My “aunt” Ruby (R.I.P.) lived to be 95. Her sister (my departed mother-in-law) lived to be 100. Talk about the longevity gene blooming. I hope these strong genes are prevalent in my children. 

Aunt Ruby was one of those characters that the whole community will remember for a long time. She was a spunky spitfire who would tackle just about anything despite her aging bones. 

She was pro-woman before women’s lib took roots. She was a woman to be reckoned with. If you didn’t take her seriously, you were seriously in trouble.

Aunt Ruby thumbed her nose at growing old. There were some things that she just didn’t acknowledge and infirmity was one of them. 

She had been a widow for 25 years and lived alone until her death. She did love her independence. This was to the chagrin of both her sons, one a criminal attorney and the other a heart surgeon. They could have given her daily household help, moved her in with them, any number of options that would have made her life a lot easier. BUT N-O-O! Didn’t suit Miss Ruby’s lifestyle. 

Uncle Denton and she had made their life in a small town close to Tupelo. They owned and ran a jewelry store until Uncle Denton died. That jewelry store gave them a secure living. They built a beautiful house on a lake with an island and quite a few surrounding acres in which to raise a couple of boys.

I just recently learned that 20 years ago she was diagnosed with breast cancer. She fought it and beat it - mastectomy, chemo, radiation, the whole awful mess. And because of her stubborn independence, nobody knew about it except for very immediate family. 

When Aunt Ruby was coming up on her 93rd birthday, she was working in her front yard pulling up some weeds in her flowerbeds. She pretty much wore herself out and decided she’d better get back in the house before she got overheated.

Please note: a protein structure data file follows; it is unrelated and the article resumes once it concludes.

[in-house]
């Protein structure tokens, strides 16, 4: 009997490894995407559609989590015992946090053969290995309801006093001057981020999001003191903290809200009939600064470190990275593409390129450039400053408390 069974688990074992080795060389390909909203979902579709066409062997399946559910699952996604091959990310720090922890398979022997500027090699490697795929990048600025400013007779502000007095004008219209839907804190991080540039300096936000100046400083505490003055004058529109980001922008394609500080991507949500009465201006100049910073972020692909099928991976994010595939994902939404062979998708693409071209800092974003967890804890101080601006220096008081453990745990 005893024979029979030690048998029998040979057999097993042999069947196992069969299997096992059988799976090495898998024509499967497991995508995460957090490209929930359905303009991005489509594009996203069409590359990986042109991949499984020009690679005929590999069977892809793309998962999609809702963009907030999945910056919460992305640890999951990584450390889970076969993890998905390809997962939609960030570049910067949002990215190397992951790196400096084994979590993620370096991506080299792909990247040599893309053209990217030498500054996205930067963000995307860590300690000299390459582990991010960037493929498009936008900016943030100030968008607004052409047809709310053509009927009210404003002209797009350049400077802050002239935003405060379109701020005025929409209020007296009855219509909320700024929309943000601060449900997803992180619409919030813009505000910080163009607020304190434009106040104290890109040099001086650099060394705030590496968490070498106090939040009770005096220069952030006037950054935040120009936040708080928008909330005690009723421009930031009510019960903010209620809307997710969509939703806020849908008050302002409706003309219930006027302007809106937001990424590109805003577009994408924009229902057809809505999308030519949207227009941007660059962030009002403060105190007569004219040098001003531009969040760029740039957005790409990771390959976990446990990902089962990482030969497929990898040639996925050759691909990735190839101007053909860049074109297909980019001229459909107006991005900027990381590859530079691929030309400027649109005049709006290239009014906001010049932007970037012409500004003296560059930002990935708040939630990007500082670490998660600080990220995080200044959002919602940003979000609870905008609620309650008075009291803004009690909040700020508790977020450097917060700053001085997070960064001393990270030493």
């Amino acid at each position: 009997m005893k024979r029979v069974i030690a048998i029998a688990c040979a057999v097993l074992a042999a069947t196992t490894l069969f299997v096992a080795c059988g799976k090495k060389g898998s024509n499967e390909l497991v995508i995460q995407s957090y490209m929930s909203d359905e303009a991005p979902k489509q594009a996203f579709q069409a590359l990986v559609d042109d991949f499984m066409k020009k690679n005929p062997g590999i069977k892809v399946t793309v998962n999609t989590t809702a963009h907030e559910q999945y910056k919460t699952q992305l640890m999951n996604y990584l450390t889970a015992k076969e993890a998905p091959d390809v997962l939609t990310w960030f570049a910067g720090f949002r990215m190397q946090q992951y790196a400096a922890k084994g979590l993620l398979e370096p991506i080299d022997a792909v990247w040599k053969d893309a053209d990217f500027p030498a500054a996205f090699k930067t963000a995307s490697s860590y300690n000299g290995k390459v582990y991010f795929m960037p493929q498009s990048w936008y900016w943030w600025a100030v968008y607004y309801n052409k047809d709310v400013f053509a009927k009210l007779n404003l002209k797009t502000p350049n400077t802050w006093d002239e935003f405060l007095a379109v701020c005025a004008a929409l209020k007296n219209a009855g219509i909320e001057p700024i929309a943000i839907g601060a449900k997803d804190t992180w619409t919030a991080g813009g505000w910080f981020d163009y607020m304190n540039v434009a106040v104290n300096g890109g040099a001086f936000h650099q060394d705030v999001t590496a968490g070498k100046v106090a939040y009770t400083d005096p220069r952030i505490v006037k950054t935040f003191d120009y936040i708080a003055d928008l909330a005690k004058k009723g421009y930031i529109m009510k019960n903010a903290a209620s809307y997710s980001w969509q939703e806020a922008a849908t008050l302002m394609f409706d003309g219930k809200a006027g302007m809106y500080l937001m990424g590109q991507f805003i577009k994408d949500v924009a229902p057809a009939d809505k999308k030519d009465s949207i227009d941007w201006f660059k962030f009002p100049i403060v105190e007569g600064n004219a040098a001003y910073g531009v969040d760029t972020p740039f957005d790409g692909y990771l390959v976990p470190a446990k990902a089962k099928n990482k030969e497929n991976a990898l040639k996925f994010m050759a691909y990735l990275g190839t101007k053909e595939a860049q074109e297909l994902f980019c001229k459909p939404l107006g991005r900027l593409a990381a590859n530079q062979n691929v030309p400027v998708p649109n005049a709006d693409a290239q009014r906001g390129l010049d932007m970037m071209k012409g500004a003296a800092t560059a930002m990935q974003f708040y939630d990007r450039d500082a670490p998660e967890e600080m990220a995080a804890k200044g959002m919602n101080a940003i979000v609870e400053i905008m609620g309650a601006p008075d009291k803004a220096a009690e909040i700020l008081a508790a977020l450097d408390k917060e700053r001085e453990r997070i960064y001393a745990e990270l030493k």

She had mistakenly locked the front door. Well, all the neighbors were out to work. Besides, she didn’t want to ask for help. “Never ask for help if you can manage on your own” would have been appropriate for an epitaph. 

She tried all the doors, no luck. She tried all the windows. One window was unlocked, the kitchen window above the sink. 

Well, heck, thought Ruby, I can do this. She pulls a lawn chair up to the window and starts to heist her 93-year-old bones up and over. In the process, she accidentally kicked the chair over and ended up being stuck in the window. About two hours later, a neighbor happened by. All he saw was her butt and legs sticking out the kitchen window. 

He thought she was dead. She was napping. What else could she do?

That neighbor wasn’t very discreet. He helped her down and immediately called her son and told on her. What a ruckus. Everything from, “Mom, what were you thinking?” “Can you not stay out of trouble?” to “Back off, son, I would have eventually gotten out by myself.” To “Well, I’m OK now, so no harm, no foul.” 

This went on for a few days while she planned evil things to do to the neighbor. He wisely kept his distance for a few weeks.

DALE LILLY  is Lifestyles Editor and may be contacted at lifestyles@desototimes.com.

(0) comments

Welcome to the discussion.

Keep it Clean. Please avoid obscene, vulgar, lewd, racist or sexually-oriented language.
Don't Threaten. Threats of harming another person will not be tolerated.
Be Truthful. Don't knowingly lie about anyone or anything.
Be Nice. No racism, sexism or any sort of -ism that is degrading to another person.
Be Proactive. Use the 'Report' link on each comment to let us know of abusive posts.
Share with Us. We'd love to hear eyewitness accounts, the history behind an article.